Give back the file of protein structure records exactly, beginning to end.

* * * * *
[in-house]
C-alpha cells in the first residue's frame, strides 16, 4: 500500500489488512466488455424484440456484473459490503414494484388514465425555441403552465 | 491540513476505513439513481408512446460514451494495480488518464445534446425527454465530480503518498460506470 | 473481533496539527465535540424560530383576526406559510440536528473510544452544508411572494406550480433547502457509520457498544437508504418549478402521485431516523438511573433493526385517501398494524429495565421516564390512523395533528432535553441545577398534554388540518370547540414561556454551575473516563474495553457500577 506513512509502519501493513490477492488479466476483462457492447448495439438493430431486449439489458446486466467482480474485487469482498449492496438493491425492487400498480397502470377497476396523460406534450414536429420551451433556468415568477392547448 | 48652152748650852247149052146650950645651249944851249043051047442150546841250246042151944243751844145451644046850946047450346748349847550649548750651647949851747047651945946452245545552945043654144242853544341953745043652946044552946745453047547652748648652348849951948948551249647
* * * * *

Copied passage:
[in-house]
C-alpha cells in the first residue's frame, strides 16, 4: 500500500489488512466488455424484440456484473459490503414494484388514465425555441403552465 | 491540513476505513439513481408512446460514451494495480488518464445534446425527454465530480503518498460506470 | 473481533496539527465535540424560530383576526406559510440536528473510544452544508411572494406550480433547502457509520457498544437508504418549478402521485431516523438511573433493526385517501398494524429495565421516564390512523395533528432535553441545577398534554388540518370547540414561556454551575473516563474495553457500577 506513512509502519501493513490477492488479466476483462457492447448495439438493430431486449439489458446486466467482480474485487469482498449492496438493491425492487400498480397502470377497476396523460406534450414536429420551451433556468415568477392547448 | 48652152748650852247149052146650950645651249944851249043051047442150546841250246042151944243751844145451644046850946047450346748349847550649548750651647949851747047651945946452245545552945043654144242853544341953745043652946044552946745453047547652748648652348849951948948551249647